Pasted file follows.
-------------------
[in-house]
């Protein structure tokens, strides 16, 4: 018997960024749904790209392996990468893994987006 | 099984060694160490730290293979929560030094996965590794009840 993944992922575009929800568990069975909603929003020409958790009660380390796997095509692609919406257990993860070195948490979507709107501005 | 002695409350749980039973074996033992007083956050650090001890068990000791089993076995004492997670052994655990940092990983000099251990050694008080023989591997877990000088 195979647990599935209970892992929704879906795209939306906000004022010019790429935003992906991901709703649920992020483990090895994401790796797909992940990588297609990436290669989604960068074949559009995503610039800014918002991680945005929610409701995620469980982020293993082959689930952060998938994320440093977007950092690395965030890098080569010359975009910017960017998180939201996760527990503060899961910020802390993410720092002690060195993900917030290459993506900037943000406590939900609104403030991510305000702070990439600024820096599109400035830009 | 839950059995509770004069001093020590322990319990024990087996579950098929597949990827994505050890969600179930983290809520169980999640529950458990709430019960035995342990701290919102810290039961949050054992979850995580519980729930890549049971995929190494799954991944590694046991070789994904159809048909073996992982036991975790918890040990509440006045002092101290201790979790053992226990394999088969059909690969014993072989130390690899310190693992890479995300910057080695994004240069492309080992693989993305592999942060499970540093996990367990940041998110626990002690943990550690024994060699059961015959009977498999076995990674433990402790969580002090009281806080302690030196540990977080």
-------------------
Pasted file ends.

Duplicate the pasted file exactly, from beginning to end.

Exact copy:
[in-house]
């Protein structure tokens, strides 16, 4: 018997960024749904790209392996990468893994987006 | 099984060694160490730290293979929560030094996965590794009840 993944992922575009929800568990069975909603929003020409958790009660380390796997095509692609919406257990993860070195948490979507709107501005 | 002695409350749980039973074996033992007083956050650090001890068990000791089993076995004492997670052994655990940092990983000099251990050694008080023989591997877990000088 195979647990599935209970892992929704879906795209939306906000004022010019790429935003992906991901709703649920992020483990090895994401790796797909992940990588297609990436290669989604960068074949559009995503610039800014918002991680945005929610409701995620469980982020293993082959689930952060998938994320440093977007950092690395965030890098080569010359975009910017960017998180939201996760527990503060899961910020802390993410720092002690060195993900917030290459993506900037943000406590939900609104403030991510305000702070990439600024820096599109400035830009 | 839950059995509770004069001093020590322990319990024990087996579950098929597949990827994505050890969600179930983290809520169980999640529950458990709430019960035995342990701290919102810290039961949050054992979850995580519980729930890549049971995929190494799954991944590694046991070789994904159809048909073996992982036991975790918890040990509440006045002092101290201790979790053992226990394999088969059909690969014993072989130390690899310190693992890479995300910057080695994004240069492309080992693989993305592999942060499970540093996990367990940041998110626990002690943990550690024994060699059961015959009977498999076995990674433990402790969580002090009281806080302690030196540990977080």